Hemp Seeds Are Superfoods

Dear Pharmacist,

You posted a recipe on facebook recently, and it contains “hemp seeds.” Isn’t that related to pot, and isn’t it illegal? I’ve never heard of this, and my grocery store says they cannot carry it.

–G.K. Ft. Lauderdale, Florida

Answer: Your question is good, but it does crack me up. First of all, any grocery store in the country can carry this because there is nothing illegal about hemp seeds! You’re right though, hemp does come from the same plant as marijuana, so many people associate it with getting stoned. However, as I’ll show you, this is just another common misconception.

Hemp seeds are actually so good for your health, that I suggest daily consumption! These little seeds are composed mainly of a non-psychoactive compound called “cannabidiol.” This has been shown to actually block the effects of THC (tetrahydrocannabinol), the ingredient in marijuana that induces the “high.” Because of this, many scientists have actually nicknamed hemp as “anti-marijuana.”

These tiny seeds are jam-packed with important nutrients. They contain essential minerals such as phosphorus and magnesium which strengthens our bones. They also have an abundance of vitamin E, which protects our body tissues from damage. In addition, they can improve immune function, raise energy and relieve dry hair and skin. Guess what else? Hemp may even reduce the symptoms of PMS. Let’s go ladies!

Most importantly though, hemp seeds contain both omega 3 and omega 6 essential fatty acids and I highly recommend those to keep your health in tip-top shape. They have been connected to attaining healthy cholesterol levels (naturally!), protecting against heart disease, and lessening the risk of Alzheimer’s disease. Approximately fifty-five percent of hemp is actually composed of linoleic acid, which is the major component of flax seeds -which you all know are great for you too.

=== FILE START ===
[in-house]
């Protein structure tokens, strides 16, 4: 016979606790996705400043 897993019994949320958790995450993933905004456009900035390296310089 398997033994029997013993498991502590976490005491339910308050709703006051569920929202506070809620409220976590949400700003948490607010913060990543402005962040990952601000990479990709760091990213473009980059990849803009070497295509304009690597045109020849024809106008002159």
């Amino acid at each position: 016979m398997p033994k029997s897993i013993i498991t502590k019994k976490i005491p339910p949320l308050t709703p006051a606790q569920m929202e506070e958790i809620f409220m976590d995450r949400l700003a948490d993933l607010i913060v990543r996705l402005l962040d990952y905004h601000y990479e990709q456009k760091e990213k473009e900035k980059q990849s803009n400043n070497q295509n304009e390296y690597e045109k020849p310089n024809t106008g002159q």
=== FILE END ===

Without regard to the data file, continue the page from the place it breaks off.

In a 2008 Italian study, it was concluded that hemp seeds can reduce inflammation and lessen pain symptoms for those with muscular or skeletal inflammation. These effects, among others, occur because of the special ratio of the essential fatty acids in hemp seeds.

So you want to get more hemp into your diet? It’s easy -just do like I do. Buy hemp seed oil and replace your other oils. Nutiva makes a wonderful line of hemp products that most health food stores carry. Sprinkle the hulled hemp seeds on everything from salads, to yogurt, oatmeal, eggs, sandwiches and even batters for muffins and cakes. Hemp seeds have very little taste, so you’ll barely even know that they’re there! Hemp products are even okay for those of you who avoid gluten, animal protein, sugar, soy and dairy. Now that’s my kind of seed!

 

Did You Know?

Blueberries are full of antioxidants that can boost your immunity to common viruses, improve your eyesight and decrease your risk of urinary tract infections.

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Suzy Cohen, RPh

Suzy is a graduate of the University of Florida and has been a licensed pharmacist for nearly 20 years.  People call her “America’s Most Trusted Pharmacist” because she has spent the last 10 years writing a syndicated column on health which reaches millions of people each week. People write to her from all over the world and thank her for giving them natural options, or for helping them stay safe on medications they need to take.  She realizes the importance and need for medications, but prefers to think outside the pillbox.  This mindset comes through in her work and has made her quite popular around the world.

Read more from Suzy at www.dearpharmacist.com

Suzy Cohen, RPh

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Comments

  1. Anonymous says

    Linoleic acid is the last thing you should be excited about in hemp seeds. It is an omega-6 fatty acid, and most vegetable oils have it in much-higher-than-good-for-you amounts. What you want is alpha-linolenic acid (ALA, omega-3), which hemp seeds have at only about half the amount compared to flax. But they are so much tastier, that’s for sure!

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